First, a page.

- Death & Loss of Life
How to Help Children with Autism Cope with Death and Loss of A Family Member.
Grief for Child with Autism
The lose of a family member can be and in most instances is a life altering event. We are both faced with our loved one's absence but also our own acceptance that we too are finite. This is especially true when one is confronted with prolonged illness like cancer for the child that is non verbal with Autism.
A child with autism is as sensitive if not more sensitive to this fact. As an educator, parent, family member and health care provider it is exceptionally important to be sensitive and understanding during this time of grief. In most instances the child with Autism will go through the exact same stages of grief and despair as their non-disabled peers. Therefore it is important to maintain a routine, add new new experiences and provide new memories for this child. For the child with autism there are augmentative communications devices I suggest. http://www.dynavoxtech.com/default.aspx
But if you are unable to obtain this device I recommend a three pronged approach.
1) Be creative in helping the child with autism experience their grief. Creating new memory albums. These are important tools for these special needs children and they also serve as a historical guide. In the event of a death in the family, I recommend creating a new memory book so the child is able to conceptualize life after the lose of a loved one. And while he/she will have a tendency to look back, as we all do, at the photos of our departed loved ones they will also have new experiences to draw upon.
2) Exercise each day will also help minimize depression as well as chocolates. Yes, chocolate increase serotonin levels in the brain and helps fend off very mild depression. For the more serious forms of depression a health care provider must identify and manage.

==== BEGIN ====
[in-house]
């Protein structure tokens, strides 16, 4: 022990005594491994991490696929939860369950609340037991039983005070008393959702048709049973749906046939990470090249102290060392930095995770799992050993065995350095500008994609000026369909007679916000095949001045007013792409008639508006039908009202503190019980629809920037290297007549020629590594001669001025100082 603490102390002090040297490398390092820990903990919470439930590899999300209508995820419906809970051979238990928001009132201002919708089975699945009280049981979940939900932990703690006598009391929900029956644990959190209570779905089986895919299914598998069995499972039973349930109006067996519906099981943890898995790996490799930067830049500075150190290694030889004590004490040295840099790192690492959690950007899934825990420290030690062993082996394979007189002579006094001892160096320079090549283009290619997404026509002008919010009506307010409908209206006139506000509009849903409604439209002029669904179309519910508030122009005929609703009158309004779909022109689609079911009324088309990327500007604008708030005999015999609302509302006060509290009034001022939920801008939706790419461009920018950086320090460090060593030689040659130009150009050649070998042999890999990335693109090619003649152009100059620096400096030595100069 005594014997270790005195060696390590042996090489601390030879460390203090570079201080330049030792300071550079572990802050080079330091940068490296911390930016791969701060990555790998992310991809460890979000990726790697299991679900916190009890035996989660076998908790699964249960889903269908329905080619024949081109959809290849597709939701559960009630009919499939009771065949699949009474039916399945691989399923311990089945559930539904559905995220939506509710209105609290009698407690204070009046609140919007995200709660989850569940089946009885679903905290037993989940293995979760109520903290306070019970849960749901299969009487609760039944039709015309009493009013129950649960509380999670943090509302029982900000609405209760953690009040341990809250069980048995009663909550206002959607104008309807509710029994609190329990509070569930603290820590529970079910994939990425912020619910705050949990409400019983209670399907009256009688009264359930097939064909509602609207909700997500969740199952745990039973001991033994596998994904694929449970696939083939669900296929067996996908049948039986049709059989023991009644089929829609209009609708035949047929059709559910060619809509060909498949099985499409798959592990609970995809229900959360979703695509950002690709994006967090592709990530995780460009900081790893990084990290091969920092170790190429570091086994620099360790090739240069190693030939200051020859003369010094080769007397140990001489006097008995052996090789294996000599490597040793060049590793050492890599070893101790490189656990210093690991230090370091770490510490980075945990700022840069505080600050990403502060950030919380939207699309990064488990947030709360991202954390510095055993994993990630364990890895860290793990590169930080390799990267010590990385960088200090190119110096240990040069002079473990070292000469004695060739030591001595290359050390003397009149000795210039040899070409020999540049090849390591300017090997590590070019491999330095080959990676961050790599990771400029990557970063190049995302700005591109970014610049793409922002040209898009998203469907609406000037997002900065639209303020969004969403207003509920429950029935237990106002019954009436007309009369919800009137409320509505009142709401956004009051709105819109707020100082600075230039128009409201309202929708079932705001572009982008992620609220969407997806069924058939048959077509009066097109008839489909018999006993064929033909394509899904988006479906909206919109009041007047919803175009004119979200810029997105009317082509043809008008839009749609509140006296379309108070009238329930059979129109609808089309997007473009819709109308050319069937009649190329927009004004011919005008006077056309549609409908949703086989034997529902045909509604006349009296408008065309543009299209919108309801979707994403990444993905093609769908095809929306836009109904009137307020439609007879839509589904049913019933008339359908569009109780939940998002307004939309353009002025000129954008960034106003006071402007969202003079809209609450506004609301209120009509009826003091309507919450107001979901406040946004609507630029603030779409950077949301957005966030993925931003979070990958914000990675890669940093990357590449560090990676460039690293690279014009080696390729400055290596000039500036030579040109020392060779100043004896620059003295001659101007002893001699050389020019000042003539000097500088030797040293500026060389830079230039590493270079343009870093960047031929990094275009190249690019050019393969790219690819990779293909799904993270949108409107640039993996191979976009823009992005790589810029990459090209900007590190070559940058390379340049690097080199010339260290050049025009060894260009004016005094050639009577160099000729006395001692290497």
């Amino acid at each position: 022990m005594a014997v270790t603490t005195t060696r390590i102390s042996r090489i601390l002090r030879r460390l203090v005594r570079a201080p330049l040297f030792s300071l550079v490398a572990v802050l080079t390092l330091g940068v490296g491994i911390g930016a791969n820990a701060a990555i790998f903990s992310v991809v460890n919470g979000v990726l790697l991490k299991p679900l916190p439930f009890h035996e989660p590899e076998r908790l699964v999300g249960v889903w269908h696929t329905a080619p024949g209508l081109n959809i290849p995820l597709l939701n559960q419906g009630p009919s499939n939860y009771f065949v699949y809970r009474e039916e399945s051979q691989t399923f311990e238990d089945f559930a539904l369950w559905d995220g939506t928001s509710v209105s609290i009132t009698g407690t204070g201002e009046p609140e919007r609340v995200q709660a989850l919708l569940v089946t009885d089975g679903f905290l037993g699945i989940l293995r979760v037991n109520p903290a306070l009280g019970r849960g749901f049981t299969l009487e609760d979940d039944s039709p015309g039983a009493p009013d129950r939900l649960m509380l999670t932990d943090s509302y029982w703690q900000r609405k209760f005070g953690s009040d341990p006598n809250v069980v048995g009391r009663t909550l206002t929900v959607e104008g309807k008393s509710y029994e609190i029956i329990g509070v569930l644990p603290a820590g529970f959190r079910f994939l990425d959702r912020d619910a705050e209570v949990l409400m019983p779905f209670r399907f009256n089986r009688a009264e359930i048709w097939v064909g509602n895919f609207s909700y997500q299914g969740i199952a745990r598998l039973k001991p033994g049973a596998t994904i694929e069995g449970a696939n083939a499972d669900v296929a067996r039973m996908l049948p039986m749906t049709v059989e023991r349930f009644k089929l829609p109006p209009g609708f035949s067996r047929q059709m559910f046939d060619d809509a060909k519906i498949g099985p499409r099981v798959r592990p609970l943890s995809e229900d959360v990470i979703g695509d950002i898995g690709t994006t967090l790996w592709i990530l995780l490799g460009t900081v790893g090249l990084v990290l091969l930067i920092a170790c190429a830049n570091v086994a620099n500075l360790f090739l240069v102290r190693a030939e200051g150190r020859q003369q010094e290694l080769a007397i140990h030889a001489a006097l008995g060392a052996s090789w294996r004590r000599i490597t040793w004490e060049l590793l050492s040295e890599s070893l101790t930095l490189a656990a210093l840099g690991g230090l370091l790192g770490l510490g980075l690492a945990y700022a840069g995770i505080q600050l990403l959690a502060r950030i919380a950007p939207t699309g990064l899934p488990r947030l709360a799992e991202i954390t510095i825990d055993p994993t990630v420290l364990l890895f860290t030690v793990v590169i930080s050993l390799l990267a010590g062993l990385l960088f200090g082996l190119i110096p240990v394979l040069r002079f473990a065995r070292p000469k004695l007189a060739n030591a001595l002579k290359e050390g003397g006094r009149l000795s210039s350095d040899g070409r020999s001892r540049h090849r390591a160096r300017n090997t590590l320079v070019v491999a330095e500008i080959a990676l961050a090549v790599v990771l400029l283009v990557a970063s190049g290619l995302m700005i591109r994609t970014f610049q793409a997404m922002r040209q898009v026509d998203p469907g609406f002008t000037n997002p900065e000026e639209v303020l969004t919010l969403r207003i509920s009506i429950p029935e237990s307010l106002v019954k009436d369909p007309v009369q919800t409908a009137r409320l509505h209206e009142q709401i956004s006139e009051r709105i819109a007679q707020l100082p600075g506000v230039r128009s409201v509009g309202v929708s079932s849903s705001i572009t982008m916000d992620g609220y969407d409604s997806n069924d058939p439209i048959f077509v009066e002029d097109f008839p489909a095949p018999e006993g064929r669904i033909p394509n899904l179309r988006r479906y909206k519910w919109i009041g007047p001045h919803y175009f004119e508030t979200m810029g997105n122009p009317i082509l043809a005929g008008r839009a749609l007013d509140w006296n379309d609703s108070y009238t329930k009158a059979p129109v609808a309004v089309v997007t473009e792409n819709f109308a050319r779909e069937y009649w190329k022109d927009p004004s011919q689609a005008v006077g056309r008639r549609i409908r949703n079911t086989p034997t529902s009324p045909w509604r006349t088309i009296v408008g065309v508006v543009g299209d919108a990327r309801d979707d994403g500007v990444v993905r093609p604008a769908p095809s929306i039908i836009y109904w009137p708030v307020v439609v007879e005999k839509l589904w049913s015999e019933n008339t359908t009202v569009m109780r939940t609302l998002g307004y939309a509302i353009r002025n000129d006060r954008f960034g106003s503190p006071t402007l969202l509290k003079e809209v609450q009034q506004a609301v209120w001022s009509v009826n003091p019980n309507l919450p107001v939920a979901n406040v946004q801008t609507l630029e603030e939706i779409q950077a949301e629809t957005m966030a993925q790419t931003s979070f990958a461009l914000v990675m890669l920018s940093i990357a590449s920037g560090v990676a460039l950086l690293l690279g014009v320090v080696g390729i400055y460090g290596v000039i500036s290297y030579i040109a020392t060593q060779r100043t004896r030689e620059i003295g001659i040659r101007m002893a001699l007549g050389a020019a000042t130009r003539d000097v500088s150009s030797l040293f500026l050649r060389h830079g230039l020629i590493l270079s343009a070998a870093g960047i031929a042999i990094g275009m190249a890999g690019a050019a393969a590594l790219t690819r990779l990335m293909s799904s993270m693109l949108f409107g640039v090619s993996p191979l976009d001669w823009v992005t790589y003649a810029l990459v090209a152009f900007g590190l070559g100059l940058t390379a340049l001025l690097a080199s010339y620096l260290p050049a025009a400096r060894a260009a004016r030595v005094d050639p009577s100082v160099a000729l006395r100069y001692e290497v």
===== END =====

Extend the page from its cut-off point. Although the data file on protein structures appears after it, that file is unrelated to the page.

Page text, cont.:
3) Maintain adequate hydration and diet. This may sound like common sense but children with autism usually have feeding troubles before the loss of a family member. During grief feeding issues can be quite excessive. Maintaining proper hydration and diet helps the body heal after such a great loss and can help minimize feeding problems. Health, time and understanding is the best cure for grief.
As counseling is usually not an option for the non-verbal autistic child, it is very important any and all members of the child with autism's community recognize a non verbal child's grief is as equal to the non-disabled peer without the ability to express it verbally. A little understanding and acceptance goes a long ways towards helping all children deal with grief from death of a prolonged illness of cancer.
I would really like to recommend books to you one the subject of Children with Autism and Grief but there seems to be very little written on the subject and nothing based on scientific data which is my litmus test for publication.
All of us have the ability to help all children through the loss of their loved ones especially children with Autism. We just have to be a bit more educated, creative, understanding and supportive.